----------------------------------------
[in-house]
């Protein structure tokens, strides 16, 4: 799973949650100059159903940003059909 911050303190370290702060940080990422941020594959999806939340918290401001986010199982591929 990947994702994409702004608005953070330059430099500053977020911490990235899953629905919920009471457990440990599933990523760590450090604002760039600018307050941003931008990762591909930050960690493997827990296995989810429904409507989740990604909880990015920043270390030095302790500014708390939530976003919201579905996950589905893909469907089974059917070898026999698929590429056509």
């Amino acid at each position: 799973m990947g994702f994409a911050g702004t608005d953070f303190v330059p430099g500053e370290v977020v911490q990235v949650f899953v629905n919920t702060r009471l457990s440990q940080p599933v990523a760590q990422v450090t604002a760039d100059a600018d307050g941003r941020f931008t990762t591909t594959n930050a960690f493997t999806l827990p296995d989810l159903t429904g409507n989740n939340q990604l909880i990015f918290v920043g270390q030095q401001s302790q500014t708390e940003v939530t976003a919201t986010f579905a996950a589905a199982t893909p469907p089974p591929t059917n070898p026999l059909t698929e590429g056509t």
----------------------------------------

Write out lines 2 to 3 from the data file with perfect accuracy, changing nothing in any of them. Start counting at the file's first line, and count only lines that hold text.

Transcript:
């Protein structure tokens, strides 16, 4: 799973949650100059159903940003059909 911050303190370290702060940080990422941020594959999806939340918290401001986010199982591929 990947994702994409702004608005953070330059430099500053977020911490990235899953629905919920009471457990440990599933990523760590450090604002760039600018307050941003931008990762591909930050960690493997827990296995989810429904409507989740990604909880990015920043270390030095302790500014708390939530976003919201579905996950589905893909469907089974059917070898026999698929590429056509």
């Amino acid at each position: 799973m990947g994702f994409a911050g702004t608005d953070f303190v330059p430099g500053e370290v977020v911490q990235v949650f899953v629905n919920t702060r009471l457990s440990q940080p599933v990523a760590q990422v450090t604002a760039d100059a600018d307050g941003r941020f931008t990762t591909t594959n930050a960690f493997t999806l827990p296995d989810l159903t429904g409507n989740n939340q990604l909880i990015f918290v920043g270390q030095q401001s302790q500014t708390e940003v939530t976003a919201t986010f579905a996950a589905a199982t893909p469907p089974p591929t059917n070898p026999l059909t698929e590429g056509t």